Sign in to follow this  
S:C

How does one recognize a decent TCM practitioner?

Recommended Posts

I'd like to know what would be important for you when you choose a TCM practitioner!

Are there specific qualifications you'd deem important and which one are those, how important are international recognized qualifications, does there have to be specific techniques? Is acupuncture always necessary or are there some who (seem to) only deal with decoction (extracted boiled herbs)? 

 

Would be great to get some helpful insight! Thanks! :)

 

 

Share this post


Link to post
Share on other sites

'When' you choose is tricky .  I go on feeling, others recommendation, etc .

 

During first consultation I find easier  ( and one can then decide to continue  or change to another ) .  For me, how I could tell was ; I say nothing , and if they are good THEY can tell me what my symptoms are .

 

As opposed to a western doctor , who when I told him my symptoms   raised his eyebrows and said  "I dont think so . "   :wacko:

  • Like 1
  • Haha 1

Share this post


Link to post
Share on other sites

Should they practice only TCM?
Those I come above, - not tried yet - either just stopped practicing last year or do a mix sort of.

I did stumble upon an indian acupuncturist - haven't tried that either - and someone who only sells ten obligatory sessions priced more than double on what I pay monthly rent.
 

47 minutes ago, Nungali said:

 how I could tell was ; I say nothing , and if they are good THEY can tell me what my symptoms are .

that would be impressive indeed!

48 minutes ago, Nungali said:

raised his eyebrows and said  "I dont think so .

:D

Edited by questionmark

Share this post


Link to post
Share on other sites
7 hours ago, questionmark said:

Should they practice only TCM?
Those I come above, - not tried yet - either just stopped practicing last year or do a mix sort of.

I did stumble upon an indian acupuncturist - haven't tried that either - and someone who only sells ten obligatory sessions priced more than double on what I pay monthly rent.

 

I had a great Hippy Doctor for years , fully qualified GP and in TCM . I found it good and him great .

 

Dr. " Let's get some moxa going , first off . "

 

Me; " I am having moxa ? "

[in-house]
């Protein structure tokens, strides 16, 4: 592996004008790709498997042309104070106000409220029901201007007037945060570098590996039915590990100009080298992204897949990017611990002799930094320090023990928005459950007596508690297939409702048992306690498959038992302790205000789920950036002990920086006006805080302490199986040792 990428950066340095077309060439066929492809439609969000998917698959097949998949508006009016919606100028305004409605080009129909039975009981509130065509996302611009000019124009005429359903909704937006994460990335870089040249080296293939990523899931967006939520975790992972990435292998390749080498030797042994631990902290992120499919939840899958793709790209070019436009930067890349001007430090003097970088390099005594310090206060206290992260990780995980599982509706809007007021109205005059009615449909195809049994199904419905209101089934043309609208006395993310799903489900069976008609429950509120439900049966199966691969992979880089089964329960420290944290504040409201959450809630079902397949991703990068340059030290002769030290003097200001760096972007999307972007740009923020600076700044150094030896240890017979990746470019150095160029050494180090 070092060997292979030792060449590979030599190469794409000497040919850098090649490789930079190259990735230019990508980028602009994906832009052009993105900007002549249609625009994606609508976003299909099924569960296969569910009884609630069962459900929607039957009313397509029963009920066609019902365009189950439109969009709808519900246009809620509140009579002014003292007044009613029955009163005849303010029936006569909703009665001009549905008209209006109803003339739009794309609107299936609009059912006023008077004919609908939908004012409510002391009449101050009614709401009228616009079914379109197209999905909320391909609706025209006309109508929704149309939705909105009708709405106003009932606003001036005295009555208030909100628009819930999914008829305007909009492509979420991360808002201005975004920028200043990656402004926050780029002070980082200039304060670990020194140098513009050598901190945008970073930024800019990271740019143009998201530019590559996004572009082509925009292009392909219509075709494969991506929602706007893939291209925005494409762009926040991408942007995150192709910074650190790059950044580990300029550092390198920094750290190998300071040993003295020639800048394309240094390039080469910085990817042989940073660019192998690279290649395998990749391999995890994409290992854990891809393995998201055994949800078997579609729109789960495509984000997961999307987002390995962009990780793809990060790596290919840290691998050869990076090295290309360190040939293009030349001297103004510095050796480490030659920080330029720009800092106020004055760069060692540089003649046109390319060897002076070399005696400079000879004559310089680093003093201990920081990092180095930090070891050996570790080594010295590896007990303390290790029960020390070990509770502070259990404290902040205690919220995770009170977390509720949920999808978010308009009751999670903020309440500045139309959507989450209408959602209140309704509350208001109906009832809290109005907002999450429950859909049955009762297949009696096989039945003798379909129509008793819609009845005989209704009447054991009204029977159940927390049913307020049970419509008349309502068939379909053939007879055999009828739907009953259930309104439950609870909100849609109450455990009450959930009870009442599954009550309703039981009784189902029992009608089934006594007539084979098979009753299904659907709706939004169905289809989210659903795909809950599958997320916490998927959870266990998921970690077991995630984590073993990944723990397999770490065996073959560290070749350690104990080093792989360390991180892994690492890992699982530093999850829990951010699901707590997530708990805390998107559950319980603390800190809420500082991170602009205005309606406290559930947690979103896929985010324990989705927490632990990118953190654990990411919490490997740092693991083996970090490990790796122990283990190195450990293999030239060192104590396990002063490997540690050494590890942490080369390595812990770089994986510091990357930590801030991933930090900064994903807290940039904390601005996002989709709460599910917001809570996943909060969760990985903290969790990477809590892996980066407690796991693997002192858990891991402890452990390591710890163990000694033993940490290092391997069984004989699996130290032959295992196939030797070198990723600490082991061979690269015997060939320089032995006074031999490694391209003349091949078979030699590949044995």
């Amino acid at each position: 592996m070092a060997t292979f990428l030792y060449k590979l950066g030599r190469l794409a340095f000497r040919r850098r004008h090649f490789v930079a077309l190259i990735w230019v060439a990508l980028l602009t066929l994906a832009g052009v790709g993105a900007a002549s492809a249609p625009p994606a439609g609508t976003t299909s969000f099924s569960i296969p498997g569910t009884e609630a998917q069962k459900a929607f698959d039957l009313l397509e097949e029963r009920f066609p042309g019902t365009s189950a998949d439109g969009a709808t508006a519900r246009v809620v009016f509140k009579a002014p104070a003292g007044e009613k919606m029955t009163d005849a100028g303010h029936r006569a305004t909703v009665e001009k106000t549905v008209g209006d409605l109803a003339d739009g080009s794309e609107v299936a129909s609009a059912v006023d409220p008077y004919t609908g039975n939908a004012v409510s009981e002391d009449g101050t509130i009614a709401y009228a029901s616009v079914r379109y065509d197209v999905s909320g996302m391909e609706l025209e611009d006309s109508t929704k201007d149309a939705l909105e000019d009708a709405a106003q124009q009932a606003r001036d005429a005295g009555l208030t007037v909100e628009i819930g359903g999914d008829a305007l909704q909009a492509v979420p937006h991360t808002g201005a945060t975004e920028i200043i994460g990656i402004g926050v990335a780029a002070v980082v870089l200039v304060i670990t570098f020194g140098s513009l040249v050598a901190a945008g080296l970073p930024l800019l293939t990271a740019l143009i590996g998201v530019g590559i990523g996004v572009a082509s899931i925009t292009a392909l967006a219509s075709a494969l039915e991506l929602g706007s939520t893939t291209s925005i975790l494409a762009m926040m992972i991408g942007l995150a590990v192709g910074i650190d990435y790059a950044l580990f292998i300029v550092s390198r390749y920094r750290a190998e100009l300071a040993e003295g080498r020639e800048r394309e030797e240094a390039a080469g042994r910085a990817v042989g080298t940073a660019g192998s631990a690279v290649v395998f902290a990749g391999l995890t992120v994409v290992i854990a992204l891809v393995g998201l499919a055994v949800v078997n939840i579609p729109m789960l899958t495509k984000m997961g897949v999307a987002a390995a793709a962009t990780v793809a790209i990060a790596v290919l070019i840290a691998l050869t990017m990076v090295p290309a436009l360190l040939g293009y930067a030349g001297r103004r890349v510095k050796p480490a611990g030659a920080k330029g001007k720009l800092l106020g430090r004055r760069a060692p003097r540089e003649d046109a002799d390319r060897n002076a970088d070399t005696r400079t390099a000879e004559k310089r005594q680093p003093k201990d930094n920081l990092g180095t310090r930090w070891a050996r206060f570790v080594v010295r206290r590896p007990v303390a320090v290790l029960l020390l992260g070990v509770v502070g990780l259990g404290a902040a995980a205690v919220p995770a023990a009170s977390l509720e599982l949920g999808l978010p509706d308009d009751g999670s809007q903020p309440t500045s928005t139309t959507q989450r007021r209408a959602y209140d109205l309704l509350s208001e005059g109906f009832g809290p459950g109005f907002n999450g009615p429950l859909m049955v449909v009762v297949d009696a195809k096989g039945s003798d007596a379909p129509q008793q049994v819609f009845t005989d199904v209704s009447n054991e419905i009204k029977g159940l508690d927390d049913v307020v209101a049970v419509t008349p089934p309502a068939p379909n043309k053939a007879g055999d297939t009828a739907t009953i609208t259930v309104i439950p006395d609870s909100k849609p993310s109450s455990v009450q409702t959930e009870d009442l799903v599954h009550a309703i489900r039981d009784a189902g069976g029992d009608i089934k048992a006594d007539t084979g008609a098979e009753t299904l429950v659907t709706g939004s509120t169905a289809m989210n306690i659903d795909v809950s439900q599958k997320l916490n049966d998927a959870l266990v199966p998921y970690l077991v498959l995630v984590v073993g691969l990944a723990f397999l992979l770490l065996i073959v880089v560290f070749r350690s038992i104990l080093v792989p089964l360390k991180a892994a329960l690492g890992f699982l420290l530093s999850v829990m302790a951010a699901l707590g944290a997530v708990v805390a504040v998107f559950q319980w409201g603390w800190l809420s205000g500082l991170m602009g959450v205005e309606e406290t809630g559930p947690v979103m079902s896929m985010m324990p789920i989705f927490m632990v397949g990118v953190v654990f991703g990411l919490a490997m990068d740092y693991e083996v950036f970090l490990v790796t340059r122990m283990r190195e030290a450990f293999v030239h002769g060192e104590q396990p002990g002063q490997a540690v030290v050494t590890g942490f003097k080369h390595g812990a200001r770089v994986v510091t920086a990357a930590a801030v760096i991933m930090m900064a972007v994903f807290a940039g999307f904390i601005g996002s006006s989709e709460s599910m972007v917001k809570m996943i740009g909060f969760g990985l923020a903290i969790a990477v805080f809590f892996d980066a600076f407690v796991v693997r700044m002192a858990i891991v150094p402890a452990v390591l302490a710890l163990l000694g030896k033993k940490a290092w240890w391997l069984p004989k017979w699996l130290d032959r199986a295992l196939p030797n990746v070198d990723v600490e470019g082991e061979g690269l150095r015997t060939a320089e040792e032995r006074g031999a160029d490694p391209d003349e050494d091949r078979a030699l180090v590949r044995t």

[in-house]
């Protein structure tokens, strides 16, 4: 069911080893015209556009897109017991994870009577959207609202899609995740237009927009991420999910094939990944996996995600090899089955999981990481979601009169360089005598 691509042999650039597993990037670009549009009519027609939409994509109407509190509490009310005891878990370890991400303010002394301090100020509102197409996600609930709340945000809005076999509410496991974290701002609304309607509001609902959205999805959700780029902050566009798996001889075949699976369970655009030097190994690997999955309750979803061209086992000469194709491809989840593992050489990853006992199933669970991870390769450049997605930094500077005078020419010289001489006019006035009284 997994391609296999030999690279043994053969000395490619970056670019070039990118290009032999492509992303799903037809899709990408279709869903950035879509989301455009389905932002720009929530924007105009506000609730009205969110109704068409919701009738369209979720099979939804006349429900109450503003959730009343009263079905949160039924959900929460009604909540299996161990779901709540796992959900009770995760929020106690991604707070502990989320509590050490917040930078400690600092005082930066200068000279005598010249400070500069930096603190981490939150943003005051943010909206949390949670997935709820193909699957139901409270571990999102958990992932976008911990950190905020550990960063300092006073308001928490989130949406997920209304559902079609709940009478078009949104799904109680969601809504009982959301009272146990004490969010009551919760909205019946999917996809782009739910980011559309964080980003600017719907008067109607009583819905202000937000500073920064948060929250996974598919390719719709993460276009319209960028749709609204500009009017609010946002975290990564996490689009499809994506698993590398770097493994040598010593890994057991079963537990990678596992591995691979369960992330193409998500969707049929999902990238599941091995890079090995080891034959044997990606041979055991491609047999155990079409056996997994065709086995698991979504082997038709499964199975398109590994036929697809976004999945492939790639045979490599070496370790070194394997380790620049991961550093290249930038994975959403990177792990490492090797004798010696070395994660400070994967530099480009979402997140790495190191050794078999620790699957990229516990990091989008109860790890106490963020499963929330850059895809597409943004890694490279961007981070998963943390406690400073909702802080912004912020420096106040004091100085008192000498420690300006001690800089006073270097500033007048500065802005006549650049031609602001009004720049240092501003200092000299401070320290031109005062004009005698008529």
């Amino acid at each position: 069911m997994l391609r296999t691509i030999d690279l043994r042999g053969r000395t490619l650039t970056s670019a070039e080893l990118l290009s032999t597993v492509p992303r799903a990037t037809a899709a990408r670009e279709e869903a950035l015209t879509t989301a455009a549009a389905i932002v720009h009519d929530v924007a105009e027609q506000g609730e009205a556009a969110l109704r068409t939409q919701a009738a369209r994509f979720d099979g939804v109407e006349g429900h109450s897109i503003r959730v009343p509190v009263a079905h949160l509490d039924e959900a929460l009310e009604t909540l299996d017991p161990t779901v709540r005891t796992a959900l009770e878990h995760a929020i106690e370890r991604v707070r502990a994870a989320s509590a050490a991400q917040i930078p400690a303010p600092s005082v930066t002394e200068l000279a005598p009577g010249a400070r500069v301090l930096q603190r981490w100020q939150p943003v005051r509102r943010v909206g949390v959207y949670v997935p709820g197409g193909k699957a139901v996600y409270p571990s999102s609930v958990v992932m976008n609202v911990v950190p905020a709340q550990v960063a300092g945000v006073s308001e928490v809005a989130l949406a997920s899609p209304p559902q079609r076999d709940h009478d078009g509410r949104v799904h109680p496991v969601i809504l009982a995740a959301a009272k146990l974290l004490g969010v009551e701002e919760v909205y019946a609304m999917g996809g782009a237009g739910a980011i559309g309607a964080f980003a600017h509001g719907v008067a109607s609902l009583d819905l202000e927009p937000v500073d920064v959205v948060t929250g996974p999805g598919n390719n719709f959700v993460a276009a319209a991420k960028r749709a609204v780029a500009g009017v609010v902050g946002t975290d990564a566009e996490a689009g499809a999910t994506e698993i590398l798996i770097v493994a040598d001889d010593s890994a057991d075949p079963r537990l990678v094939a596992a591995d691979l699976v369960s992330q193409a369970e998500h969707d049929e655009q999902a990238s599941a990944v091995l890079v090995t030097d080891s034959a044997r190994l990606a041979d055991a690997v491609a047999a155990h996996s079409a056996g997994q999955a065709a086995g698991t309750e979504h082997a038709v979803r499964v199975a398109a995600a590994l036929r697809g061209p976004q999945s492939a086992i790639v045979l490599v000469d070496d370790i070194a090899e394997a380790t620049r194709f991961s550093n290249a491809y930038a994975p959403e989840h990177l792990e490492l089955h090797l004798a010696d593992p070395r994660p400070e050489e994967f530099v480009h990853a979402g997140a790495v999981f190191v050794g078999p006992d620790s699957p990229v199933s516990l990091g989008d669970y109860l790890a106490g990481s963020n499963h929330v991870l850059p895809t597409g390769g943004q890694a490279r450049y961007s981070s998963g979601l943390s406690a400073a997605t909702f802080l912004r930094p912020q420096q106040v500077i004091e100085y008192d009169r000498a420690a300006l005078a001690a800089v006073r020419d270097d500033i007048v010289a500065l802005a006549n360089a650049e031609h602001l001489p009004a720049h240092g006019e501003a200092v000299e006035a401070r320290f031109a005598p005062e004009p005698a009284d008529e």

Dr;  "No, it's to cover up the smell of this joint we are about to smoke . "

 

:)

 

 

Quote

that would be impressive indeed!

:D

 

Should be standard practice , in my understanding of it .

Edited by Nungali

Share this post


Link to post
Share on other sites

Although .....

 

They might have been questions and it was an issue of language - 

 

English Question :  " Do you often wake up in the middle of  the night between 3 and 4 am ?

 

Chinese speaking English same question :  " You wake  up ,  middle  of night , 3 - 4 am ? "    sounds like a statement .

 

- In my case , he got all the 'questions ' right . 

 

So I suppose , one that asks questions about your symptoms and your  answers are  yes.

  • Like 1

Share this post


Link to post
Share on other sites

The big red flag:

 

they do lots of different therapies - chiropractics, TENS machines, lots of other technological stuff, lots of futuristic sounding therapies… maybe some Botox and lip fillers on the side etc etc. 

 

When you meet them for your first consultation - they should ask a lot of questions about your lifestyle, food etc. look at your tongue, take your pulse, make notes.

 

If you ask them for the Chinese medicine diagnosis they should be able to give you one. Always ask - and take a note yourself.

 

During treatment - a good sign is if they don’t use the plastic tube guides on the needles as they insert… (though plastic guides is common practice unfortunately these days) another good sign is that they take their time with each insertion. They should not be using more than a few points at one time. They should be taking your pulse regularly throughout the treatment.

 

After the treatment you should feel good - not spaced out or high or extremely relaxed… you should feel generally well and with some energy… It shouldn’t feel extreme in any way (extremely relaxed or extremely energetic etc) If you ask they should have a general plan for the next few treatments.